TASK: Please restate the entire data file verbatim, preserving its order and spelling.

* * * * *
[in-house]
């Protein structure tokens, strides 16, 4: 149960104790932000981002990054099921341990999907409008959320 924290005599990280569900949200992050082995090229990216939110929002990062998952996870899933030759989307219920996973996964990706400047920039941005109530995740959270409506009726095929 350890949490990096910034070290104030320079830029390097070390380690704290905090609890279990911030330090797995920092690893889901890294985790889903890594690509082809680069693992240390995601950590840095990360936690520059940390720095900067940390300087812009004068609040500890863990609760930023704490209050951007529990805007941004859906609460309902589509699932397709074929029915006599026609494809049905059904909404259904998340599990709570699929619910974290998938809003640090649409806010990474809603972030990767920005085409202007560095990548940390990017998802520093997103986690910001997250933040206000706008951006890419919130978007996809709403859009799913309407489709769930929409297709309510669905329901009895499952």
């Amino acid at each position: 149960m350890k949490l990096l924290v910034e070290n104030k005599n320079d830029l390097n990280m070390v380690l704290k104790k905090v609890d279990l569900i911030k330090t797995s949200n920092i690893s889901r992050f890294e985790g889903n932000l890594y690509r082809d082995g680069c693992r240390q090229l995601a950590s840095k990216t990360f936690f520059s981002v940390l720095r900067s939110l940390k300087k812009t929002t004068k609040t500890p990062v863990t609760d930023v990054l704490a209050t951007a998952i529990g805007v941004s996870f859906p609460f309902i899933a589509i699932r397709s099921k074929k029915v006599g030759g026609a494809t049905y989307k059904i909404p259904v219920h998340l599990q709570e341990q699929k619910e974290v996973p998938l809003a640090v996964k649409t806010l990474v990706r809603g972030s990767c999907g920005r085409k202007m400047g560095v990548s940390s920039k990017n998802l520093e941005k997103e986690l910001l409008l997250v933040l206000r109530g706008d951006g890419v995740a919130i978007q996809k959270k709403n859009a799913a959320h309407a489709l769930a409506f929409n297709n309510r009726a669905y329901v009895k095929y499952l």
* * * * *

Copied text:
[in-house]
């Protein structure tokens, strides 16, 4: 149960104790932000981002990054099921341990999907409008959320 924290005599990280569900949200992050082995090229990216939110929002990062998952996870899933030759989307219920996973996964990706400047920039941005109530995740959270409506009726095929 350890949490990096910034070290104030320079830029390097070390380690704290905090609890279990911030330090797995920092690893889901890294985790889903890594690509082809680069693992240390995601950590840095990360936690520059940390720095900067940390300087812009004068609040500890863990609760930023704490209050951007529990805007941004859906609460309902589509699932397709074929029915006599026609494809049905059904909404259904998340599990709570699929619910974290998938809003640090649409806010990474809603972030990767920005085409202007560095990548940390990017998802520093997103986690910001997250933040206000706008951006890419919130978007996809709403859009799913309407489709769930929409297709309510669905329901009895499952």
């Amino acid at each position: 149960m350890k949490l990096l924290v910034e070290n104030k005599n320079d830029l390097n990280m070390v380690l704290k104790k905090v609890d279990l569900i911030k330090t797995s949200n920092i690893s889901r992050f890294e985790g889903n932000l890594y690509r082809d082995g680069c693992r240390q090229l995601a950590s840095k990216t990360f936690f520059s981002v940390l720095r900067s939110l940390k300087k812009t929002t004068k609040t500890p990062v863990t609760d930023v990054l704490a209050t951007a998952i529990g805007v941004s996870f859906p609460f309902i899933a589509i699932r397709s099921k074929k029915v006599g030759g026609a494809t049905y989307k059904i909404p259904v219920h998340l599990q709570e341990q699929k619910e974290v996973p998938l809003a640090v996964k649409t806010l990474v990706r809603g972030s990767c999907g920005r085409k202007m400047g560095v990548s940390s920039k990017n998802l520093e941005k997103e986690l910001l409008l997250v933040l206000r109530g706008d951006g890419v995740a919130i978007q996809k959270k709403n859009a799913a959320h309407a489709l769930a409506f929409n297709n309510r009726a669905y329901v009895k095929y499952l």